Another thing that I have found very helpful is to really think about the transition points of the day–what does your beginning of the day look like? What might you build in there that helps launch you into the day? Do you have or need a transition point after a certain point in the day? What about your end of the day? Do you have a place to ‘wrap up’ for the day and transition to a good Dreamtime? If you can find those key transition points, and really work them to your advantage, then that is one way of making this all happen.
Finally, I think it’s important to understand your own nature. Some people are very schedule driven and developing a daily routine is fairly straightforward. Other people are more whimsical and find it really hard to have a routine or even resist routines (I happen to be one of these people). So you really have to work with yourself and show yourself some grace as you are working to establish daily practices.
To show you how this all first together, I’ll share my daily practice. As I mentioned, these have undergone a lot of evolution and if I had a different lifestyle, I know they would look very different. I also make allowances for myself–if I’m sick, traveling, etc, some of these would obviously be adapted. But I still try to make sure I do something every day.
Beginning of the Day and Sphere of Protection Ritual. Becuase I live on a 5-acre homestead, every day, I have animal care and farm chores in the morning. Since I have this thing I literally do every day, I always do my Sphere of Protection at the end of my homestead chores. After the physical work of feeding, watering and tending the animals, I let the animals out and then I perform my SOP. It also allows me to offer energetic protection to the land and the animals–and it allows them to participate as well.
Anchor spot and unstructured time in nature. Then, I will go about my day. When I finish my work for the day, I have found that I need a good transition point for whatever comes next, and that’s where the Druid’s Anchor Spot comes in. After working, I like to just unwind a bit by walking our land, walking meditation, observing, and then spending time in my anchor spot. The time in nature is much less structured than my other daily practices. I might find myself wandering, wondering, and simply creating the time to be present with the living earth. There’s a lot of value in unstructured spiritual time.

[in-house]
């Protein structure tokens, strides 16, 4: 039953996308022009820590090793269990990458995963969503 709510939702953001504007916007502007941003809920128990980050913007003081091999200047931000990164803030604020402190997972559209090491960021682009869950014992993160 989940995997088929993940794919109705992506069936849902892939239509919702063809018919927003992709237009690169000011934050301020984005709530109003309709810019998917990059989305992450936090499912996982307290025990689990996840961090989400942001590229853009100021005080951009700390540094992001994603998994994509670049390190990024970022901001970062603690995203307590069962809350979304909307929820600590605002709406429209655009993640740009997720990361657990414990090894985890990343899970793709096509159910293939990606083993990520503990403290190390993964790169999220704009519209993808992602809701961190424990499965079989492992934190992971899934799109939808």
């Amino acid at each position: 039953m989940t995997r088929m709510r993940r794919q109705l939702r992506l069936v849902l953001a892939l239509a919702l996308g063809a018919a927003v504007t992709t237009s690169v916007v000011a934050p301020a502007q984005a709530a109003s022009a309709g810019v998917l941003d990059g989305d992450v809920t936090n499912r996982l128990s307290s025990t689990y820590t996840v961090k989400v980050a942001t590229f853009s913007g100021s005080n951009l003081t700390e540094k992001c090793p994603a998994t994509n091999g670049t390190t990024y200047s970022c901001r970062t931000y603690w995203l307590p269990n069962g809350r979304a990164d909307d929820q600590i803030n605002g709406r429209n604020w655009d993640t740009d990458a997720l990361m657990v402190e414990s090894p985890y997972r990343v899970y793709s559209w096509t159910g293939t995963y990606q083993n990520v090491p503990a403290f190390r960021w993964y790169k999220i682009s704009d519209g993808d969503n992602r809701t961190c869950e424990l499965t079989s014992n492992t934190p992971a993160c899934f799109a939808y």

Evening cleansing and meditation. After my time in nature, I will again go about my evening. At least 4-5 days a week, that will include spending an hour or more in my art studio or doing some writing, dedicating time to my creative practices. Then, before bed (and before I get too tired!) I will do my end-of-day meditation and smoke cleansing. I like to do the smoke cleansing at the end of the day so that I’m not dragging any difficulty from the day into my dreaming (and I do practice sacred and intentional dreaming so that matters). Thus, I very intentionally clear any stress, problems, etc, that I’ve built up through the day with the smoke cleansing (I cleanse with my own herbal sticks that I make). Then will do some meditation before winding down for the evening.
I think in the hustle and bustle of daily life, developing these practices is really critical. Its so easy to get lost in the quagmire of modern living and all of the insanity that it brings. Like an anchor dropped on stormy seas, daily practices help you weather the storm, build your resilience and focus, and provide you with tools that can help you strengthen your own spiritual practice for years to come.
I would also say, allow yourself to shift and grow as you deepen your practice. Find something that works for you right now, in this moment. If your life changes or you have a new awareness or need something new, then by all means, change your practice to something that fits. Just keep in mind the larger goals of what you want to accomplish. For example, frequently, I also do daily divination, but right now as I’m the early stages of creating a new divination deck, I’m staying away from other divination systems and simply allowing that new deck to come through! Once the deck is a little further along, I’ll probably return to daily divination.
As we wrap up for today, I would love to hear examples of other ways that individuals have built daily practices into their lives. Please share so we can learn from your wisdom.